Friday, October 31, 2008

A Treat

To close out the month, here's the first Silly Symphony cartoon produced by Walt Disney in 1929. "The Skeleton Dance" was drawn by Ub Iwerks and features music by Carl Stalling.

Boo and whatnot.

Courtesy blip3452

Wednesday, October 29, 2008

Good Grief

... In Which The Typing Monkey Discusses the Major Themes of It's the Great Pumpkin, Charlie Brown

Forget the maudlin Christmas sentiment of A Charlie Brown Christmas. It's the Great Pumpkin, Charlie Brown is the greatest animated adaptation of Charles Schulz's iconic Peanuts comic strip. Great Pumpkin tackles faith versus reason, hope versus cynicism and never once talks down to the audience.

In 1966, eager to take advantge of the unexpected success of the 1965 Christmas special, director Bill Melendez quickly produced another Peanuts cartoon using Halloween as his seasonal focus.

Though most adults who grew up watching the various Charlie Brown cartoons can recall large amounts of the Christmas Peanuts cartoon, details from the Halloween outing don't always fare so well.

Most remember Charlie's refrain "I got a rock." And Linus' desire to see The Great Pumpkin usually lodges in our collective memory.

A Charlie Brown Christmas is not without its charms -- the underdog victory, unapologetic religious message rendered without holiday overkill and a perfect soundtrack from West Coast jazz man Vince Guaraldi.

But Great Pumpkin, benefiting from not having to hang its story on the obligations of Christmas, trumps its predecessor in every way.

Schulz and Melendez focus the story on Charlie Brown's sidekick Linus Van Pelt. So instead of following the constant drubbings from a world that kicks Charlie to curb so often that something as minor as an invitation to a Halloween party inspires America's favorite blockhead to dance like a lunatic, the audience watches as Linus' beliefs are tested.

In Christmas, Charlie's failures are supposed to arouse our sympathies while Linus quotes scripture and declares that a withering weed of a Christmas tree needs only "a little love" to transform it into a robust symbol of the holiday. Sentimental hogwash.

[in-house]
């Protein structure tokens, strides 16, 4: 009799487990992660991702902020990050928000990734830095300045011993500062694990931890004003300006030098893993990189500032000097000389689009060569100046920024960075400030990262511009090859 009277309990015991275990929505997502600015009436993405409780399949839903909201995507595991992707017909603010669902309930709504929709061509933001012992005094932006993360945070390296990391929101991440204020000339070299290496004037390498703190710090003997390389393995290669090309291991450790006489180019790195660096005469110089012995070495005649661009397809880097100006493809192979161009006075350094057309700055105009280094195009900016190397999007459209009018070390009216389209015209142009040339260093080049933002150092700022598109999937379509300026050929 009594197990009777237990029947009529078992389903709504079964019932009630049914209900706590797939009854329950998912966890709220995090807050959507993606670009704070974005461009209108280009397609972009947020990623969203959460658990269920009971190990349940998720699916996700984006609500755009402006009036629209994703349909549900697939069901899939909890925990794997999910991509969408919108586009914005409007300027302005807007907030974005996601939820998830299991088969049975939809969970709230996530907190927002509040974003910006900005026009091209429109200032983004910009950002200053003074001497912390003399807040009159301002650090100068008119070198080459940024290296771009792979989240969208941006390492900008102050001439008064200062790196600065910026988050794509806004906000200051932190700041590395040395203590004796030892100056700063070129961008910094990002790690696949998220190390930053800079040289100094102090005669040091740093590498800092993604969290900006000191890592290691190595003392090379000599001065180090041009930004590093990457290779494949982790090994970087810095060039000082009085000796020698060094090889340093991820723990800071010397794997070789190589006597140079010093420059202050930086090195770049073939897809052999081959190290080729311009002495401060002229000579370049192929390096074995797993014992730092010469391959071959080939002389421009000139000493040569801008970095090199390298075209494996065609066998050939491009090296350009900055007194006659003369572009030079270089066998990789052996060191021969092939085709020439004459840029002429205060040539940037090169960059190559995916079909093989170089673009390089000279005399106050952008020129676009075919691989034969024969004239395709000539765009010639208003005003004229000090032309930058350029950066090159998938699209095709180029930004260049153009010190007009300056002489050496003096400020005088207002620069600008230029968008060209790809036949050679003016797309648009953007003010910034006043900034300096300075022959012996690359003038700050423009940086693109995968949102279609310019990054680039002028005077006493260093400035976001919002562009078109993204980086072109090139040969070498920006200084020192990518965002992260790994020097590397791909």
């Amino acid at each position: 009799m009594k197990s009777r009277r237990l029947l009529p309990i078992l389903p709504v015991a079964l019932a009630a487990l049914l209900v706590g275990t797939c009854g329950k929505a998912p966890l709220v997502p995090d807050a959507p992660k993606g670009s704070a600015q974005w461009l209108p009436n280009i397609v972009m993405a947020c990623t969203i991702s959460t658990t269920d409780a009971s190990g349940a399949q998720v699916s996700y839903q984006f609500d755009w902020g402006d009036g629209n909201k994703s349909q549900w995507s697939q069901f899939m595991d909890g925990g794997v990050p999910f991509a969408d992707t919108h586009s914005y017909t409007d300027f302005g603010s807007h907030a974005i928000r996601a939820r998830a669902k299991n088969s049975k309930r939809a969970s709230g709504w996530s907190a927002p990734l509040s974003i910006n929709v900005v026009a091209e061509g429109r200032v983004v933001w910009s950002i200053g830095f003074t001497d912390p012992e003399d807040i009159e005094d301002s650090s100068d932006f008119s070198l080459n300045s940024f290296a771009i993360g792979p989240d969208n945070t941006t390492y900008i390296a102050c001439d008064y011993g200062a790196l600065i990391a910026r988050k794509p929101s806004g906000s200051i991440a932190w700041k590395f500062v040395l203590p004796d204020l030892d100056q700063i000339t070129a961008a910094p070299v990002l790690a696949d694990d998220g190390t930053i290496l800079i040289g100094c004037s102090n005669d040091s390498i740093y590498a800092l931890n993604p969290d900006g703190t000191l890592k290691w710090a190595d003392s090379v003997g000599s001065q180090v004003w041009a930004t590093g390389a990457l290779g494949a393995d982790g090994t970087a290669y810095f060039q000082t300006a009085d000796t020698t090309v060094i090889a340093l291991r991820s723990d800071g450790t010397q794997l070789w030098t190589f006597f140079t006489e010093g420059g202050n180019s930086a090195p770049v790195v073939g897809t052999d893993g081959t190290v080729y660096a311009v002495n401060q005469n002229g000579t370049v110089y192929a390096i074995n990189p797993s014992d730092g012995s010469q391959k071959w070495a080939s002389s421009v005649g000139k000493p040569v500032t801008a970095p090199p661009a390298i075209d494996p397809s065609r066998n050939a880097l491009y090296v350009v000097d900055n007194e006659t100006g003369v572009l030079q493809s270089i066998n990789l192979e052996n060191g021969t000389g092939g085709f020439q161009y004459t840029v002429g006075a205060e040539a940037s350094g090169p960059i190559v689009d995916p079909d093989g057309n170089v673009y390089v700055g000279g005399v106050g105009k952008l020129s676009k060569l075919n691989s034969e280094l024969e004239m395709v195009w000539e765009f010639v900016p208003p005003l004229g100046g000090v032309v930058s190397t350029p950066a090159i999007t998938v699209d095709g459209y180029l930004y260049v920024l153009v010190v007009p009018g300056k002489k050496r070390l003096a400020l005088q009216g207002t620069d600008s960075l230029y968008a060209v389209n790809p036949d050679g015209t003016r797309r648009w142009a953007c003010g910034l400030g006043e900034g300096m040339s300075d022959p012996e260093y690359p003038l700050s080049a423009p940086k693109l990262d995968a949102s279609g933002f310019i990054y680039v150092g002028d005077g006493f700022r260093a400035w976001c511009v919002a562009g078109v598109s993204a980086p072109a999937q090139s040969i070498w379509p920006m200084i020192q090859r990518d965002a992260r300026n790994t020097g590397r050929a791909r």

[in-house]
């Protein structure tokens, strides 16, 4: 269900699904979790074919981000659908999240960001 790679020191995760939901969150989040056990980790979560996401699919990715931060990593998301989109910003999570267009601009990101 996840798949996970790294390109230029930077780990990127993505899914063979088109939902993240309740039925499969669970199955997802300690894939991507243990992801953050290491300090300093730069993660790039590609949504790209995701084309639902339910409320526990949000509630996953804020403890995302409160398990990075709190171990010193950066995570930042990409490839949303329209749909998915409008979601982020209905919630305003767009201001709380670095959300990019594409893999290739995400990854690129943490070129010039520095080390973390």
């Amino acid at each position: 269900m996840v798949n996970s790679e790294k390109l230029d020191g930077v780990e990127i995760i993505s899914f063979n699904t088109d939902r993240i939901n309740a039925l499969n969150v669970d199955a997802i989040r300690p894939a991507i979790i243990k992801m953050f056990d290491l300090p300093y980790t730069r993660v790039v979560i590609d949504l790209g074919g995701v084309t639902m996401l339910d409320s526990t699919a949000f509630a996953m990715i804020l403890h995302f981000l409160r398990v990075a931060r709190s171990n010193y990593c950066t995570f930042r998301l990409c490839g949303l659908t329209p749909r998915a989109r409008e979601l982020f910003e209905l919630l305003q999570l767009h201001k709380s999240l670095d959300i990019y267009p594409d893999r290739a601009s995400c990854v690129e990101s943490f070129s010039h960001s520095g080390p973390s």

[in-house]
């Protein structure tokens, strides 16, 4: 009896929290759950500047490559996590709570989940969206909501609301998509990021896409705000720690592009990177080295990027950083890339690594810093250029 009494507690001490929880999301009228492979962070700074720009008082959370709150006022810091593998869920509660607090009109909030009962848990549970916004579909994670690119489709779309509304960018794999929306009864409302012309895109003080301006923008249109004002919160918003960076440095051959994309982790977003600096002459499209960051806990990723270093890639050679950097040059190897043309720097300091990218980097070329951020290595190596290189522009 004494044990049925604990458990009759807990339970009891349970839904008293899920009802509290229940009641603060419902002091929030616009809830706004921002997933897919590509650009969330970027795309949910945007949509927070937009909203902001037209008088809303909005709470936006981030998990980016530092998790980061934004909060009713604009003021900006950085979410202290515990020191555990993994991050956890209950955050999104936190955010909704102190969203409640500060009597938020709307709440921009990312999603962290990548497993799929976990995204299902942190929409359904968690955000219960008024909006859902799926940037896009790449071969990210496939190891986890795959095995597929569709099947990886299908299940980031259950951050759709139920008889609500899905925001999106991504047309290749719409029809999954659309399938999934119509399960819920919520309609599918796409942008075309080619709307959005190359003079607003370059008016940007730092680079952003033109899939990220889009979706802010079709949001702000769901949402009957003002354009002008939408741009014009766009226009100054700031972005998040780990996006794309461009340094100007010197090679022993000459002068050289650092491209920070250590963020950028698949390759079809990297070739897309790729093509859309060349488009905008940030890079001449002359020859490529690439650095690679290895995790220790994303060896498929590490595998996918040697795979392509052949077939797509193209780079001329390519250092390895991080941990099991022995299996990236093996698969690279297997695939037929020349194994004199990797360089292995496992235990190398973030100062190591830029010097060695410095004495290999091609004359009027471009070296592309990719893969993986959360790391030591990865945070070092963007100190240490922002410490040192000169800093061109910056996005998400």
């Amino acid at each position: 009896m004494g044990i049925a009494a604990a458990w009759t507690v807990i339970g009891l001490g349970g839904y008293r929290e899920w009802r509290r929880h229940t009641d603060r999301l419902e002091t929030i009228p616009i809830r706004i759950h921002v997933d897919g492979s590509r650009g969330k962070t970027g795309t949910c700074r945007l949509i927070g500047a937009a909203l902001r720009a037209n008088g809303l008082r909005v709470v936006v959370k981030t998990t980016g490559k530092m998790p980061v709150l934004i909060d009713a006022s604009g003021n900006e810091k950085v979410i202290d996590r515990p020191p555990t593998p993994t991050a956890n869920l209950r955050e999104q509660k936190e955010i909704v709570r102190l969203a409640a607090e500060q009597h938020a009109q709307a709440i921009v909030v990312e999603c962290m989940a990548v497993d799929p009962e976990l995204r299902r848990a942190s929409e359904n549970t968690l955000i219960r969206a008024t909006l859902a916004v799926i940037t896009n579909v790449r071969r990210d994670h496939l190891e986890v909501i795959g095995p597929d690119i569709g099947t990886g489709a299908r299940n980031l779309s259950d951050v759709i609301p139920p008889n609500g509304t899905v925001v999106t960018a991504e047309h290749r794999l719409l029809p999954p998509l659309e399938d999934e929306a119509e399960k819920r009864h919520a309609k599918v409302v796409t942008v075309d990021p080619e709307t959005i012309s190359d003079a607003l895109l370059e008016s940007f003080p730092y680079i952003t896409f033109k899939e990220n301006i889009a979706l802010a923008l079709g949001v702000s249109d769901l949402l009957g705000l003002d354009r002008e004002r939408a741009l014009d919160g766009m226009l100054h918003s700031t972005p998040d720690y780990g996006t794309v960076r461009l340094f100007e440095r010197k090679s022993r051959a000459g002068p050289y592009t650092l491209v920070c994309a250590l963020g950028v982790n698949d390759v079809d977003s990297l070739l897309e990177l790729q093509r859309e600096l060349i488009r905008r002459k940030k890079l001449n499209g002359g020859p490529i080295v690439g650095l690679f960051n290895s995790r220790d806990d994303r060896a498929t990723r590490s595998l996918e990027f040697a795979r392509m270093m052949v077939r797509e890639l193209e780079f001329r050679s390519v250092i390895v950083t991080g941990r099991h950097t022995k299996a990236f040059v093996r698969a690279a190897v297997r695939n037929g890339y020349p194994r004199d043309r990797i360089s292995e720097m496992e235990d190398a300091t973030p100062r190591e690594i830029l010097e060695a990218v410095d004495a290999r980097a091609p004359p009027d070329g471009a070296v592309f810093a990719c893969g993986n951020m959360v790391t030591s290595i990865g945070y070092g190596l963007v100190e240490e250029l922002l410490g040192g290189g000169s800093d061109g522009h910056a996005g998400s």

Pumpkin plays Charlie's Job-like miseries for laughs. He is accidentally invited to the party, he can't master the basics of a simple ghost costume, and the girls use his cranium as a scratch pad for Jack-o-lantern designs. The ostensible star of Peanuts becomes the comic relief.

Meanwhile, Linus dares to dream that the Halloween equivalent of Santa Claus -- the titular, grand gourd -- will deliver gifts at a nearby pumpkin patch simply because the patch is "sincere." Children and adults want to share in Linus' well-intentioned idea, but even Linus doubts his convictions. An early scene in which he's writing a letter to the Great Pumpkin has the boy writing: "If you are a fake, don't tell me. I don't want to know."

That moment offers a small taste of the crushing disappointment due to arrive by the third act. Children watching might share in the nagging feeling that perhaps not all the marvelous stories our parents tell us about the world are true, and grown-ups might recall specific moments in which life pulled the curtain back to reveal a sad truth, whether we were ready to see it or not. (The moment when Linus frets after accidentally says "if" in reference to the Great Pumpkin is key.)

As for Vince Guaraldi's part, the composer/pianist retains enough of the spritely piano, bass and drums sound that makes his theme "Linus and Lucy" a cross-generational favorite. But he lets the low moan of a flute do much of the heavy lifting in Great Pumpkin.

Like a dead leaf sawing the cool air, the flute plays during Snoopy's mood-altering reenactments of a downed pilot crossing the French countryside during WWI. It also accompanies the one tender act in the film, unexpectedly executed by Lucy, the gruff older sister of Linus.

And the final scene -- a conversation between Charlie and Linus -- reads like nothing less than the deflated regret of two adults recalling the previous night's failures. They might as well be nursing hangovers as Charlie sighs with uncertain optimism for next year, even though he knows as well as we do that life will pull the football away before he can kick it.

Happy Halloween.

Tuesday, October 28, 2008

Have a Seat, Put Your Feet Up

Annual budget requests are due next month at Typing Monkey International corporate headquarters. The Typing Monkey's staff accountant is working right now to find out where we can sneak a Coffin Couch into our acquisitions expenses.

Coffin Couches. It's a couch made out of a coffin.